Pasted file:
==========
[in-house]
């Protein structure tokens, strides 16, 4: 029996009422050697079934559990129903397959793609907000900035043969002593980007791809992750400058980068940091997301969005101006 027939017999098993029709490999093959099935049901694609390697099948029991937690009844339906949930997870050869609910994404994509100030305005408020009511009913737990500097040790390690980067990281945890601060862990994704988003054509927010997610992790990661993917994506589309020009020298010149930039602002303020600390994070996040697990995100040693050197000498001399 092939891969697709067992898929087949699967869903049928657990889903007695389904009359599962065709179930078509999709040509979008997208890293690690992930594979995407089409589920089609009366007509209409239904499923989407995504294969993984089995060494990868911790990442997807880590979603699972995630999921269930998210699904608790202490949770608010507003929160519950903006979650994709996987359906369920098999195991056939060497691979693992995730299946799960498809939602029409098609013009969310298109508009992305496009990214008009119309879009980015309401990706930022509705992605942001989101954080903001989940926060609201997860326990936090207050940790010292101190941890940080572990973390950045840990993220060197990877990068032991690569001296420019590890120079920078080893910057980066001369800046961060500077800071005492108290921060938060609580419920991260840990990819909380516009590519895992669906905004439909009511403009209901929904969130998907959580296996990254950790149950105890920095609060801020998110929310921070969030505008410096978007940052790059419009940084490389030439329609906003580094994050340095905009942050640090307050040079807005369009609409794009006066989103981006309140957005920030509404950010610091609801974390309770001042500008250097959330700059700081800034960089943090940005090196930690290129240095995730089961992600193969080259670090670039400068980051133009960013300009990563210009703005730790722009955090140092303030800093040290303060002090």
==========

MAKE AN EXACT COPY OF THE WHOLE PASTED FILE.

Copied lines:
[in-house]
């Protein structure tokens, strides 16, 4: 029996009422050697079934559990129903397959793609907000900035043969002593980007791809992750400058980068940091997301969005101006 027939017999098993029709490999093959099935049901694609390697099948029991937690009844339906949930997870050869609910994404994509100030305005408020009511009913737990500097040790390690980067990281945890601060862990994704988003054509927010997610992790990661993917994506589309020009020298010149930039602002303020600390994070996040697990995100040693050197000498001399 092939891969697709067992898929087949699967869903049928657990889903007695389904009359599962065709179930078509999709040509979008997208890293690690992930594979995407089409589920089609009366007509209409239904499923989407995504294969993984089995060494990868911790990442997807880590979603699972995630999921269930998210699904608790202490949770608010507003929160519950903006979650994709996987359906369920098999195991056939060497691979693992995730299946799960498809939602029409098609013009969310298109508009992305496009990214008009119309879009980015309401990706930022509705992605942001989101954080903001989940926060609201997860326990936090207050940790010292101190941890940080572990973390950045840990993220060197990877990068032991690569001296420019590890120079920078080893910057980066001369800046961060500077800071005492108290921060938060609580419920991260840990990819909380516009590519895992669906905004439909009511403009209901929904969130998907959580296996990254950790149950105890920095609060801020998110929310921070969030505008410096978007940052790059419009940084490389030439329609906003580094994050340095905009942050640090307050040079807005369009609409794009006066989103981006309140957005920030509404950010610091609801974390309770001042500008250097959330700059700081800034960089943090940005090196930690290129240095995730089961992600193969080259670090670039400068980051133009960013300009990563210009703005730790722009955090140092303030800093040290303060002090």